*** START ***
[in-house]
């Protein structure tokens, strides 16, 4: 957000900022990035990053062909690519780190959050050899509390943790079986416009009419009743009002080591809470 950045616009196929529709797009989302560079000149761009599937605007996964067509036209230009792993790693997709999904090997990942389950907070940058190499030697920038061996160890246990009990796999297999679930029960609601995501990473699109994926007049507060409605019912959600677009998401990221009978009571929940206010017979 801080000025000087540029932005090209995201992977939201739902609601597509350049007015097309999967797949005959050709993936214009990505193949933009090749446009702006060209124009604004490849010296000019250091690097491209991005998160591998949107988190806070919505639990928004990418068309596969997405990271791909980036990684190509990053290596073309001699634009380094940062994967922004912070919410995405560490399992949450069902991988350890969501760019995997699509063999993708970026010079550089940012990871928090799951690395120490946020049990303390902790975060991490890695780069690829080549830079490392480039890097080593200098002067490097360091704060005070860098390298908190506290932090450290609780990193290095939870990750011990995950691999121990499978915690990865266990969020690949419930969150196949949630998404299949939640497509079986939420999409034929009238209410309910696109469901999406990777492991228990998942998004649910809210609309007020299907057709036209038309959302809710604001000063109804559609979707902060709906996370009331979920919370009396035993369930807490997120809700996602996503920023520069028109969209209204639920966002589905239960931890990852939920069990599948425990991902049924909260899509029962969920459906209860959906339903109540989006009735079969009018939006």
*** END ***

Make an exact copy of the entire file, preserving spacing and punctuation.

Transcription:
[in-house]
């Protein structure tokens, strides 16, 4: 957000900022990035990053062909690519780190959050050899509390943790079986416009009419009743009002080591809470 950045616009196929529709797009989302560079000149761009599937605007996964067509036209230009792993790693997709999904090997990942389950907070940058190499030697920038061996160890246990009990796999297999679930029960609601995501990473699109994926007049507060409605019912959600677009998401990221009978009571929940206010017979 801080000025000087540029932005090209995201992977939201739902609601597509350049007015097309999967797949005959050709993936214009990505193949933009090749446009702006060209124009604004490849010296000019250091690097491209991005998160591998949107988190806070919505639990928004990418068309596969997405990271791909980036990684190509990053290596073309001699634009380094940062994967922004912070919410995405560490399992949450069902991988350890969501760019995997699509063999993708970026010079550089940012990871928090799951690395120490946020049990303390902790975060991490890695780069690829080549830079490392480039890097080593200098002067490097360091704060005070860098390298908190506290932090450290609780990193290095939870990750011990995950691999121990499978915690990865266990969020690949419930969150196949949630998404299949939640497509079986939420999409034929009238209410309910696109469901999406990777492991228990998942998004649910809210609309007020299907057709036209038309959302809710604001000063109804559609979707902060709906996370009331979920919370009396035993369930807490997120809700996602996503920023520069028109969209209204639920966002589905239960931890990852939920069990599948425990991902049924909260899509029962969920459906209860959906339903109540989006009735079969009018939006």